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Obama Visit Offers Reminder of South Korea's Own Blurring Racial Lines

  • Kurt Achin

Michael Hurt is a photographer in Seoul. He speaks fluent Korean, in part because it was the language of his mother. He inherited much of his appearance from his African-American father.

Michael Hurt is a photographer in Seoul. He speaks fluent Korean, in part because it was the language of his mother. He inherited much of his appearance from his African-American father.

Obama Visit Offers Reminder of South Korea's Own Blurring Racial Lines

President Barack Obama's historic victory created a daily reminder to Americans that success does not come in just one ethnic package. And the president's brief stop in South Korea offers people there a reminder of their own country's evolution toward a multicultural society.

One account of abuse

Michael Hurt is a photographer here in Seoul. He speaks fluent Korean, in part because it was the language of his mother. He inherited much of his appearance from his African-American father.

He is very active in Seoul city life, but one thing he tries not to do is take the subway.

"The time I really decided, O.K., I'm done with the subway, was when I was watching Battlestar Galactica on my iPod, in a full suit and coat with a professional bag, coming back from a lecture. And I looked up a little bit, and what was going on was this guy was right here, just yelling and screaming expletives in my ear. I couldn't hear him because of the high quality headphones," he explains, "I took them out, and he was just, every negative stereotype about blacks in Korean. And you know, it's completely uncalled for. It's unprovoked."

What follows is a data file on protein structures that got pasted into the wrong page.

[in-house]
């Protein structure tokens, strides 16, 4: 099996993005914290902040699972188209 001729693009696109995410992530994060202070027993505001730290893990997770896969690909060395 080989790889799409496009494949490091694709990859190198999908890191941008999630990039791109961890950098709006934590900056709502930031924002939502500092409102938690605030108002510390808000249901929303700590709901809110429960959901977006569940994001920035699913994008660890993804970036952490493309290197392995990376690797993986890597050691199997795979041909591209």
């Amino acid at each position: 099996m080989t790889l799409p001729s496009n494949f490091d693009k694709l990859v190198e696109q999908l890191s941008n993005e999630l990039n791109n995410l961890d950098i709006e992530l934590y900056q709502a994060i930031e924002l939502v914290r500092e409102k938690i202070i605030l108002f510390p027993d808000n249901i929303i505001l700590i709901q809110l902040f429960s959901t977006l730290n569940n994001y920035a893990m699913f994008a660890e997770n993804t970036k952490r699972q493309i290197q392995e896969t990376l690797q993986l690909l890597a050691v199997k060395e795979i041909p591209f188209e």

First legislation to address racial discrimination

Such incidents are not unique. A court here is set to hear a groundbreaking case about alleged harassment of a visiting Indian student and his South Korean female friend by an older Korean man aboard a bus. The case echoes the experience of many South Korean women, who say even the appearance of dating a foreign man puts them at risk for verbal abuse.

Now, South Korean politicians are drafting the country's first legislation to outlaw and punish racial discrimination. Lawmaker Jun Byung-hun says it is overdue.

"This year, the number of foreigners living in Korea increased to more than one million. There are also more than a million people from multicultural families. Korea is clearly turning into a multiethnic country," Jun said.

South Korea's attitudes toward race and ethnicity are complex. Centuries of invasion and colonization helped create a culture in which elementary schoolbooks still celebrate South Korea's "pure bloodlines" and "homogeneous society."

US President Obama offers encouragement for racial justice

South Korea's rapid modernization has helped foster popular culture that mirrors global wealth stereotypes. Movies and TV shows depict whites with envy and desire. Darker-skinned races tend to be shunned.

Lawmaker Jun says President Obama, making his first official visit to South Korea this week, has helped advance South Korean attitudes about what mixed race individuals can accomplish. "Koreans have 'colored skin' too; and yet we often have prejudice against black people. Obama's election to the presidency has helped neutralize those ideas. His presidency has offered encouragement to people in the U.S., Korea, Asia and all over the world who fight for racial justice," he said.

Jun hopes to get a racial discrimination bill passed by February, but says changing Korean mindsets will take longer.

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